Polack, Joel Samuel, 1807-1882 :Kororareka, Bay of Islands, New ZealandOld London Bridge c1710


Barbara Ewing

Being an Actress



The first dramatic role I ever played was the Virgin Mary at my local Sunday school, I think I was about seven.   I must have got a taste for performance because not so long afterwards I wrote and performed my first play at primary school.  As I remember it was called BARTHOLOMEW.  Bartholomew was a naughty little boy – I played that part – who stole a cigarette from his parents and smoked it, on-stage, amidst great giggling from the audience of my classmates.

I have written elsewhere on this site about getting a New Zealand Government Scholarship to study acting in London at the Royal Academy of Dramatic Art, and how I hated it, but how winning the Bancroft Gold Medal meant I was offered lots of work.  But it was only when I saw Paul Scofield playing King Lear that I truly understood what acting could be: how it could move and change people. After that I cared much, much more about working to be as good an actress as I could.    Later I worked with Paul Scofield in the film of Michael Morpurgo’s Why the Whales Came.  We walked along the beach on the Scilly Isles where we were filming and I was able to tell him how he had inadvertently changed my life.  But it took me a much longer time to understand, though I am sure all young actors do today, how much one must be pro-active in getting work, create your own work.  Sitting round and waiting for your agent to phone went out the window many years ago. 

'Dracula Has Risen From The Grave'Although I have done very much stage work, (Chehov and Ibsen and Tennessee Williams were my favourite playwrights when I was young), and have been in a lot of television (in particular for Granada Television), I have this nightmare of being remembered most for my performance as Zena the barmaid in one of the films I have been in,  Dracula Has Risen From the Grave about which people still write letters to me today, forty years later.  I was somewhat snooty about it at the time, and I remember distinctly that the big Hammer Horror bosses were snooty also: I was rather thin and wispy, not big and brassy which is what they wanted. But the director Freddie Francis, and the producer Aida Young just laughed: they taught me how to stuff a bra with cotton wool and found a big red wig and Zena the barmaid appeared – I do not know to this day  whether the bosses thought I had been replaced, or realised it was still me.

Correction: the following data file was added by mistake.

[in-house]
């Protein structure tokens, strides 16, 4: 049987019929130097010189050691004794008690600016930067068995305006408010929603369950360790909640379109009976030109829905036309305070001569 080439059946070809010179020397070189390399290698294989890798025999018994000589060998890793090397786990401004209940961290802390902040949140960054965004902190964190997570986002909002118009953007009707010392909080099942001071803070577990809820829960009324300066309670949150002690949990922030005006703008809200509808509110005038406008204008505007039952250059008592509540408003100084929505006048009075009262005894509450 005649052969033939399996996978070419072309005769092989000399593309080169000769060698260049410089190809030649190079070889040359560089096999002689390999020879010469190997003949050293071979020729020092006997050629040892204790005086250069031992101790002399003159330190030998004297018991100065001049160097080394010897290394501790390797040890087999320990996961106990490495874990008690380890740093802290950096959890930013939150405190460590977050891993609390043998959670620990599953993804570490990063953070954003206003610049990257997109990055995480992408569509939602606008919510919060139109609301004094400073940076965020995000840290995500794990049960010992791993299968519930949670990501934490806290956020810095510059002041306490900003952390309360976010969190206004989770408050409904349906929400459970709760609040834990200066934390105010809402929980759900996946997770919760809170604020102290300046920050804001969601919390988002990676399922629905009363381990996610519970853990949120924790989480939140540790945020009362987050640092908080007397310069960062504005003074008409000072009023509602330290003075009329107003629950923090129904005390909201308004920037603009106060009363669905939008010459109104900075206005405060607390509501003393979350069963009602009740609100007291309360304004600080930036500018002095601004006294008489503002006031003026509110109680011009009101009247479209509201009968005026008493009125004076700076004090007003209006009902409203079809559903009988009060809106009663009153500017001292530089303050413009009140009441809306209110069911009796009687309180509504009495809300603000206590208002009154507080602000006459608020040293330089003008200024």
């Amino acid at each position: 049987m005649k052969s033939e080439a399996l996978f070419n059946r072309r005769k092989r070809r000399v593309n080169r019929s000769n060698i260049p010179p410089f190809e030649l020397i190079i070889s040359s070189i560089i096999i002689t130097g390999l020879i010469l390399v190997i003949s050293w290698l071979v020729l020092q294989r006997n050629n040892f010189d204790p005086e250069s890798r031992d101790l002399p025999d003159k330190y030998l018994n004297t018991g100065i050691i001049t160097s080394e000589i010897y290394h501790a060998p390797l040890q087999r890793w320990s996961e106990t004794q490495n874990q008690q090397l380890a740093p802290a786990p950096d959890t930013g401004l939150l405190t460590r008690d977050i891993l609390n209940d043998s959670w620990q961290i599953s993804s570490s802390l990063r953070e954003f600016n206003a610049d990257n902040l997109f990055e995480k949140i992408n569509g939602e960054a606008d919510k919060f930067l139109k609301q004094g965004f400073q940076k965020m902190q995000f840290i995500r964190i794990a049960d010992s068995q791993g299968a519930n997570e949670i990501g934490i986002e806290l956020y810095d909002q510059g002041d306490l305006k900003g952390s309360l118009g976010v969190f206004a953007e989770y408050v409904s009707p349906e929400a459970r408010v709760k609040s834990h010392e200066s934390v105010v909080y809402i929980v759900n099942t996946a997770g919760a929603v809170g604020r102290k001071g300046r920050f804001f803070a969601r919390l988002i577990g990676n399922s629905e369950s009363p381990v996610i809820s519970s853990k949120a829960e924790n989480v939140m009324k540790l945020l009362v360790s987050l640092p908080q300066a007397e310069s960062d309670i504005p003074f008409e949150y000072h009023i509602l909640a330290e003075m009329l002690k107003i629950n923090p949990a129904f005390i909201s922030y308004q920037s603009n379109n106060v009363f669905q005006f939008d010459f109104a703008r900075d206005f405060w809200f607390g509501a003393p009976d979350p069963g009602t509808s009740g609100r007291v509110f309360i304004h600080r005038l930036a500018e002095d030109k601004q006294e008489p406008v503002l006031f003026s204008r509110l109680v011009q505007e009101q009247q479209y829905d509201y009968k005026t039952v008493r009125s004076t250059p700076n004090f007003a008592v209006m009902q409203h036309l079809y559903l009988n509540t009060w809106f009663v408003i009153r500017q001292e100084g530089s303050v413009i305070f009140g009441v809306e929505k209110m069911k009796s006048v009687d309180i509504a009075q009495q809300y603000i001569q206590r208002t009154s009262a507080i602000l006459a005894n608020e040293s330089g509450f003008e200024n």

The cast from 'Sam'Then Granada Television ‘discovered’ me. I was in the H.E. Bates Country Matters series; that play The Little Farm was nominated for an Emmy award in America. I then went into Sam, a serial about a northern mining village; then into Hard Times by Charles Dickens.  Six weeks in the Lake District working with Ken Russell on his two television films about Coleridge and Wordsworth taught me to enjoy walking immensely: I was made-up every day but not used often, and if I was dismissedWith Timothy West in 'Brass' I would stride all around the lake in the sunshine with funny hair.   All the gritty Northern dramas led to John Stevenson and Julian Roach writing a send-up of such programmes: this was Brass.  I didn’t realise how that old stuffed bra trick would come in so handy: once I’d mooted the idea the writers couldn’t wait to write weekly jokes about ‘the bosom of the family.’  Recently Brass was celebrated on ITV in Comedy Classics, and so we decided to have a Brass reunion: in an Italian restaurant all the actors confessed that it had been their favourite job of all time. 



As Viola in 'Twelfth Night' at the Belgrade Theatre, CoventryBut I kept going back to the stage. I have played Jean Brodie, and Viola in  Twelfth Night, and Lady Macbeth,  and Solveig in Peer Gynt, and Blanche duBois in A Streetcar Named Desire and Mother Courage (twice.) I have attended acting classes and yoga classes and speech classes off and on all my life. I’ve worked with wonderful actors and terrible actors and boring actors and drunk actors.  I have been in plays by, among many others, Alan Ayckbourn and John Osborne and Jean Anouilh and Noel Coward and David Williamson and Dostoyevsky and Sam Shephard and Richard Brinsley Sheridan and George Bernard Shaw.  


As Alexandra KollontaiI wrote a one-woman play Alexandra Kollontai about the extraordinary first woman in Lenin’s cabinet, and toured it to Edinburgh Festival, and the Sydney Festival, and the Soviet Union just before the fall of Gorbachev.  In Kiev, where I acted alongside an amplified, simultaneous, male translator, a woman stood up and shouted at me in heavily accented English: “Why didn’t you do a play about Queen Victoria?  We are not interested in the WHORE of the Revolution!”



And just occasionally I have felt it: that magical energy between actors, or between actors and audience, a kind of electricity that sets the stage on fire.  It is thrilling when it happens, and worth everything. But as most actresses of my age have found: older male actors go on, are in their prime, but older actresses are simply old, and fall by the wayside.  I still act, and hope to keep on acting, but I know how lucky I am to have two professions, and as I do many readings from my novels I suppose you could say they sometimes merge into each other. 

However: it’s taking a long time to get my own novels turned into television or film. By the time it happens I will probably have to play the very old ladies. 

Luckily, in my last three novels, there are several magnificent old ladies…. 













Being an Actress


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